Those who are asymptomatically infected, whether vaccinated or not, are just as likely to spread the virus  with a secondary attack rate of 26%. New research (still under peer review) also suggests that asymptomatic vaccinated people may shed more viral load than their unvaccinated counterparts.


  • If you are vaccinated and sick, if you stay home your risk of transmission is minimised.

  • If you are vaccinated and not sick, your risk of asymptomatic infection is reduced by 44%.

  • If you are not vaccinated and sick, if you stay home your risk of transmission is minimised.

  • If you are not vaccinated and not sick your risk of asymptomatic infection hasn't changed.

Whether you are vaccinated or not, once you have an asymptomatic infection your risk of your whanau in a household catching the virus is the same whether your whanau are vaccinated or not.

(Vaccinated whanau have a 25% chance of becoming infected whereas unvaccinated whanau have a 38% chance of becoming infected, however there was no statistical significance between these numbers - Lancet)

In conclusion:


If vaccinated, your protection from symptomatic infection begins at about 90% effectiveness and falls off over 5-6 months.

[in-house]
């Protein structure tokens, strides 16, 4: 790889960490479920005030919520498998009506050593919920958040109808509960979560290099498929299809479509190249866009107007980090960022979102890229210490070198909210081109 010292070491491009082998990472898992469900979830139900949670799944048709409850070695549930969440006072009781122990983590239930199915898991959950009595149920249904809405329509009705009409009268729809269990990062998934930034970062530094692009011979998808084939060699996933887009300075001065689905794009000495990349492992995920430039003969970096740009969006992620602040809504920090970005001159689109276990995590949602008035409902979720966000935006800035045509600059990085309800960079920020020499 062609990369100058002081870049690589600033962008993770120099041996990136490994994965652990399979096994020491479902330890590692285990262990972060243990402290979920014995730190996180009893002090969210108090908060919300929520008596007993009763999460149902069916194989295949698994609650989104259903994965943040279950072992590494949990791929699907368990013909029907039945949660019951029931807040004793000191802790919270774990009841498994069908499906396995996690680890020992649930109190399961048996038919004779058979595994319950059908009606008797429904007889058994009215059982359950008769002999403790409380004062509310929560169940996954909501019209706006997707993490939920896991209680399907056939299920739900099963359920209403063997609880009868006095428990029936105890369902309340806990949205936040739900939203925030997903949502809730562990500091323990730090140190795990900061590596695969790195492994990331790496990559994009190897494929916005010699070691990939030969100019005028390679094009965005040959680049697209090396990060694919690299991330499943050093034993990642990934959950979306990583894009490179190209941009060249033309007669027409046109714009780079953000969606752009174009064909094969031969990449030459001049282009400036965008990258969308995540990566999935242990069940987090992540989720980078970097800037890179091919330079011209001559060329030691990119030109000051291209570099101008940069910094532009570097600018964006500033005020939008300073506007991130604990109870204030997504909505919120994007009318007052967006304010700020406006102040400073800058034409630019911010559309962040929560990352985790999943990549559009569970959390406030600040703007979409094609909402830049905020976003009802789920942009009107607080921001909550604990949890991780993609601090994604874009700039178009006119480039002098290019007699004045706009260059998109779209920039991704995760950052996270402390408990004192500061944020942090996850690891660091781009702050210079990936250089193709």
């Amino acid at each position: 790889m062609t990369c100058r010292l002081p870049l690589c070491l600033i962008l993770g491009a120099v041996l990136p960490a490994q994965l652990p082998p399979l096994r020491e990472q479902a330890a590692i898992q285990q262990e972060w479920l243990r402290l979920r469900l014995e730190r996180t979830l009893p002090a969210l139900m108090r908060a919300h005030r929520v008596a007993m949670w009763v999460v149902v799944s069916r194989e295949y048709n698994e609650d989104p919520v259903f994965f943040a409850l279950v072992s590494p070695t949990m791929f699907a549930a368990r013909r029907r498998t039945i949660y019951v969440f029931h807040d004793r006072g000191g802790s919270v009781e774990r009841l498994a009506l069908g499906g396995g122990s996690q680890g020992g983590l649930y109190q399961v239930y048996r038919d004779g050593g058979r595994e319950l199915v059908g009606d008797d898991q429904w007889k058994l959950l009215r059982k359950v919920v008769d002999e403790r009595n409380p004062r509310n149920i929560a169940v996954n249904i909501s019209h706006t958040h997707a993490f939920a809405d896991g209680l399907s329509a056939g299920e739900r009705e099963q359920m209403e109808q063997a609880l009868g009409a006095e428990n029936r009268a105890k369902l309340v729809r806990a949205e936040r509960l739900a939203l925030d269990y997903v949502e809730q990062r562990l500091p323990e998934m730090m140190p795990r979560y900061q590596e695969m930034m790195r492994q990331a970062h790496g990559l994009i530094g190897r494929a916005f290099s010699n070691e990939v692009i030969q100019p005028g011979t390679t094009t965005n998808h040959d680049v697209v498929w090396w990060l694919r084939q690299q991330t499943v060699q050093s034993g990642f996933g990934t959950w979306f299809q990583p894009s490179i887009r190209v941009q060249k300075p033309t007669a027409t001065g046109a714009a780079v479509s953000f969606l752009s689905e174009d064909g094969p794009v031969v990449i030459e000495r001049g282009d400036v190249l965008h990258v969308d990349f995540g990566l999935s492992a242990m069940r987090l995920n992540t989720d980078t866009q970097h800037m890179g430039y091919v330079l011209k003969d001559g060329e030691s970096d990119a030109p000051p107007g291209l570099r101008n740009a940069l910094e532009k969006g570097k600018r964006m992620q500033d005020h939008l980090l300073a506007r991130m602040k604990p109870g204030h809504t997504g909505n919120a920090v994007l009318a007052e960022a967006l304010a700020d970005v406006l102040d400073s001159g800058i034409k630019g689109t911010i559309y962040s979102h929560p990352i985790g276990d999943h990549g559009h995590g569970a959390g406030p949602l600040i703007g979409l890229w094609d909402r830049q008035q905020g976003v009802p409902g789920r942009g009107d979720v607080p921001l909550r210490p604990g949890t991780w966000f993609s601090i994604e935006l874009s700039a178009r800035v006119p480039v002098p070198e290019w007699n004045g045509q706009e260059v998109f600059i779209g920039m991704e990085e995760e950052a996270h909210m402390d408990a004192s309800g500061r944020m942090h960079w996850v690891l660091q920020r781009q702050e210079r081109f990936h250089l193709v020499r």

If vaccinated and asymptomatically infected, the reduction in chances of spreading the virus to your whanau, during the early phase of vaccine effectiveness, is:

.44 (chance of becoming asymptomatically infected)


.26 (secondary attack rate)




That is, you are 11% less likely to spread the virus to your whanau.

After six months, if vaccinated, your risk reduction for spreading the virus to your whanau is half that = 5.5%. That is, you are 5.5% less likely to spread the virus to your whanau than you would be if you were not vaccinated.


Note, you are still at great risk of spreading the virus to your whanau if you are around them when overtly sick with a symptomatic infection. Commonsense would dictate to avoid direct contact with whanau when unwell.

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This is misleading. The Comirnaty vaccine has provisional approval only. This provisional approval was recently extended by Medsafe until 2023 while Pfizer meets all the conditions required for full consent. The remaining conditions relate to the ongoing supply of clinical trial data, batch testing information, and ongoing requirements for monitoring the use of the vaccine globally and reporting to Medsafe. 

Safety of the vaccine is a hugely controversial issue. Updated adverse event reports to Medsafe can be viewed here.